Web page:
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manifested, and we have seen it, and bear witness, and shew unto you that eternal life, which was with the Father, and was manifested to us ;) that which we have seen and heard declare we unto you, that ye also may have fellowship with us : and truly our fellowship is with the Father, and with his Son Jesus Christ.'

Do not suppose that I expect you to take in the meaning of these sentences all at once. If I did, I should not have thought it necessary to examine carefully into this letter. I hope, next Sunday, to go with you into the meaning of the principal words in these sentences, and to consider them in their connexion. But I think you can hardly hear them read to you without feeling that they have something to do with those questions which I said that a Heathen had taught me I must engage in, and those in which I have endeavoured to interest you by recalling to you different portions of your own experience. The very language which perhaps puzzles some persons on first taking up the book, about the Life and the manifestation of the Life, fits in with our previous thoughts and difficulties. Something like this is what we were asking for. The writer clearly means to tell us of a Person whom he has seen and handled, in whom he believes a divine and perfect life was shown forth, with which life, he says, he himself and those to whom he is writing, may have fellowship. I do not care who holds out to me this kind of promise. It so exactly answers to what I am looking for, that I must perforce give heed, I must beg the speaker to tell me what he means; I must look further into the account he gives of this matter, to see whether it is consistent with itself, whether it only seems to meet the demands of my spirit, or does actually meet

THE WRITER OF THE EPISTLE.

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them. Let the writer be who he will, I have a right to examine his words, not for his sake, but for my own... And if he brings a message to me from God Himself, I believe God will make it evident to me that he does.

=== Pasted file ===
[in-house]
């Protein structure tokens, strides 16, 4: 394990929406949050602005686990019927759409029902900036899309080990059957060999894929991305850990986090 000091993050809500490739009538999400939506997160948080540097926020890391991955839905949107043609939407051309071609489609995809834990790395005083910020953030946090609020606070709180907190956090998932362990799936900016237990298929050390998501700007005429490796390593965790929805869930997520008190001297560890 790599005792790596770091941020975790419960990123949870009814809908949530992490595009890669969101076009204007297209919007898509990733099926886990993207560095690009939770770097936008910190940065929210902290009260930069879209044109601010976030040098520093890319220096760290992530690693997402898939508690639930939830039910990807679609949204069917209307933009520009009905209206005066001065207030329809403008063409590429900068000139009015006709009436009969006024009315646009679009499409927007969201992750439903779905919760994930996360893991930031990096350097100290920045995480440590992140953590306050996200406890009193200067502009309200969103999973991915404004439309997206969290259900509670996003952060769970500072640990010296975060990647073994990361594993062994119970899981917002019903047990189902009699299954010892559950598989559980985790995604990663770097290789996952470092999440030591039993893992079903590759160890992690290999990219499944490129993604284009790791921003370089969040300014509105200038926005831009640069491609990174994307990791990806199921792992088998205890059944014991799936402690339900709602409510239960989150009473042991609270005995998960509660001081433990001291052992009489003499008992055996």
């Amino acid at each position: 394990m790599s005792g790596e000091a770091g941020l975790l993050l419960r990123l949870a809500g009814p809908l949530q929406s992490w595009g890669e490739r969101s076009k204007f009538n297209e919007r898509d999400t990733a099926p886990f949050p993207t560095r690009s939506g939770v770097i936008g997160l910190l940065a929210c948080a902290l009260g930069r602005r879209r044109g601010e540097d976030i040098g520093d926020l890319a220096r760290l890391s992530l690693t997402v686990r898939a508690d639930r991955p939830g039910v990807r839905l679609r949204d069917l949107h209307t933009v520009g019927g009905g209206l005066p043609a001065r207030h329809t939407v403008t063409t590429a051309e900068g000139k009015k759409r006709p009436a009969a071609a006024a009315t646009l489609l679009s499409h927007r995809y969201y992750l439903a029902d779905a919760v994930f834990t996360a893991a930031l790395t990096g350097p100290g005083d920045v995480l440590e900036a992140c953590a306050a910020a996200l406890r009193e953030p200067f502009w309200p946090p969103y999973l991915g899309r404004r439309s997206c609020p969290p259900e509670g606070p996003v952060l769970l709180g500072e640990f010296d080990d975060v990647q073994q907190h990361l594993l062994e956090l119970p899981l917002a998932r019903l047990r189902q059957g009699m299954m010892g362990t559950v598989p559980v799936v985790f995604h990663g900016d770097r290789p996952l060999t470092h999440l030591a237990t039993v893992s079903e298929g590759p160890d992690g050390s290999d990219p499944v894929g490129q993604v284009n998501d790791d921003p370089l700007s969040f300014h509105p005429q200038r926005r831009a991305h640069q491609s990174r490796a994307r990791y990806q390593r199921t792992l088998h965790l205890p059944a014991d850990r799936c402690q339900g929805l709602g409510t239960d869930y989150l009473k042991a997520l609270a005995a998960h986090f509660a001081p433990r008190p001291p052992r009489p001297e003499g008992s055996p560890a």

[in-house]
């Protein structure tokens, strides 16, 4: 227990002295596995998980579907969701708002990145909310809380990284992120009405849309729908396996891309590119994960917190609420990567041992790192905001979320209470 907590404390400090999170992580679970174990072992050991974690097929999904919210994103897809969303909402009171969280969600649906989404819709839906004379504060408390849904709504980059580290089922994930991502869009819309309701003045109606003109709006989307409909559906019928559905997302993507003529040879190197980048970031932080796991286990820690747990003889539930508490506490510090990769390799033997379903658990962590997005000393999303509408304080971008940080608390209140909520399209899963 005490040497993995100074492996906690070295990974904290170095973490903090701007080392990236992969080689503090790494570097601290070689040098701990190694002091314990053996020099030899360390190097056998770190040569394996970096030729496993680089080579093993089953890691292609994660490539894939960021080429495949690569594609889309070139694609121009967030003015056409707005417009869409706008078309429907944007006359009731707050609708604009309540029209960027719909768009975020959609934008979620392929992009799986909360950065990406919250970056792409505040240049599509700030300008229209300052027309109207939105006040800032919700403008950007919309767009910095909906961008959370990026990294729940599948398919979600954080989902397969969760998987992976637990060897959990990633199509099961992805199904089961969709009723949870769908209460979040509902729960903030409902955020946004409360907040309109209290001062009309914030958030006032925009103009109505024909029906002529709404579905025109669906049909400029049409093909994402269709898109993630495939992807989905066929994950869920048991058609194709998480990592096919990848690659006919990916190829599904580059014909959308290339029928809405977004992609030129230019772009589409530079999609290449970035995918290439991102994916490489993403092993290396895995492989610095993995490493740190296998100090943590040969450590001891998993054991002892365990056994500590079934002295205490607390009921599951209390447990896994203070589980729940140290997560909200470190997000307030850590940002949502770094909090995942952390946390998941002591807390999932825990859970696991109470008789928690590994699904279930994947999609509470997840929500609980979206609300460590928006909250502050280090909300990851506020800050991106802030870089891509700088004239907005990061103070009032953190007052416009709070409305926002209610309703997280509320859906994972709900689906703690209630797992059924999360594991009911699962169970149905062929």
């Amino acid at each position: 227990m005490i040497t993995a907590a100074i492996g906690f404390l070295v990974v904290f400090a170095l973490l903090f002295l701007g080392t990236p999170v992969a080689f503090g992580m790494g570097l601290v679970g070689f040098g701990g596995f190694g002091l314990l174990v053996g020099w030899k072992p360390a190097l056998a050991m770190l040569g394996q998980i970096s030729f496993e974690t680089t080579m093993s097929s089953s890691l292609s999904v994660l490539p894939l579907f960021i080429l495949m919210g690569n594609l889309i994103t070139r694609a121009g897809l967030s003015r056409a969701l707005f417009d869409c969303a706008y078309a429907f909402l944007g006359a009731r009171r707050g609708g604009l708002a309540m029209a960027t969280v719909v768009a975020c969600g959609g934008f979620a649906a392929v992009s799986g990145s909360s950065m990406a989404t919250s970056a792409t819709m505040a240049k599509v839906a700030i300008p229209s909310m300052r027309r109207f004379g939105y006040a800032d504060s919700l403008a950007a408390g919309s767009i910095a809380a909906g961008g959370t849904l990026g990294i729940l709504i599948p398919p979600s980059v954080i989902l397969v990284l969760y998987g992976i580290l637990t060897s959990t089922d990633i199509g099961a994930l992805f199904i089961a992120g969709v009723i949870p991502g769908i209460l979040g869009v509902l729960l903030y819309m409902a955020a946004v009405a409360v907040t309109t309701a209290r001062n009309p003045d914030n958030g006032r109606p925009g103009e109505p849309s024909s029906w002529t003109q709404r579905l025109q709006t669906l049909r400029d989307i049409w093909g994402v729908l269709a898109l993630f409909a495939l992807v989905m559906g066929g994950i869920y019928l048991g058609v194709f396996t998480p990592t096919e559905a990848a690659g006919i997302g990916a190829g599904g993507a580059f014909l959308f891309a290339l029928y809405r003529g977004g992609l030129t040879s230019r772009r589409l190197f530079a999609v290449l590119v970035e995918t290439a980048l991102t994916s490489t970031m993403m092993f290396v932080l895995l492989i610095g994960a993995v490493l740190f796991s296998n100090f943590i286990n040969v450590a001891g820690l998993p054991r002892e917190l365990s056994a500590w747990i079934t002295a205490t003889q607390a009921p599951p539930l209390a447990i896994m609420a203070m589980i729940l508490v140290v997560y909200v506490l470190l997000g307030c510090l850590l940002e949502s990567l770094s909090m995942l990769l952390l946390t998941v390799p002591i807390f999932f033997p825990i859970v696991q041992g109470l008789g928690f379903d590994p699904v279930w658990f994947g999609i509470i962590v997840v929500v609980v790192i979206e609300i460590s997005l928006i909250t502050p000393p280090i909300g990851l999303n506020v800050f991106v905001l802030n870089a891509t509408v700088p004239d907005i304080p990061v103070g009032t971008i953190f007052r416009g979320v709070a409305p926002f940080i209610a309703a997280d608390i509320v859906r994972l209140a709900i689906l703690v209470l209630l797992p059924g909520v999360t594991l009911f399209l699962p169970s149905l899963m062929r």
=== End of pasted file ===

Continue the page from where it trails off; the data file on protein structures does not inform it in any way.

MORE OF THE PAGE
I am glad, however, to hear anything I can hear about the speaker and about those to whom he spoke. If he were, as we in England believe him to have been, a fisherman who once mended his nets by the Lake of Galilee, and who was now dwelling, a grey-haired man, in the commercial city of Ephesus, it may be strange that he has anything to tell us who live in this far country of the west anything to tell refined men and scholars, as well as working men, whose customs and whose language are altogether different from his, who belong to a world which is eighteen hundred years older than it was in his day. But if we shall find that what he spoke to the fathers and young men and children in Ephesus, who had been worshippers of the goddess Diana, or worshippers in the Jewish synagogue, and who had come to think that there was a Person who bound Jews and Gentiles into one; if, I say, we should find that what he told them has some deep interest for us—does make known to us secrets which we need to be acquainted with-we, at least, shall not care less for him because he was a fisherman or a Jewish fisherman. We shall hope that he will not, at all events, speak of accidents that belong to rich and comfortable people, when we want to know of principles which are for all equally. We shall hope that, as he was a Jew, he may be able to explain to us what the law and history of his own people had to do with mankind, and how he himself, being born a Jew, had been led to seek fellowship with men of other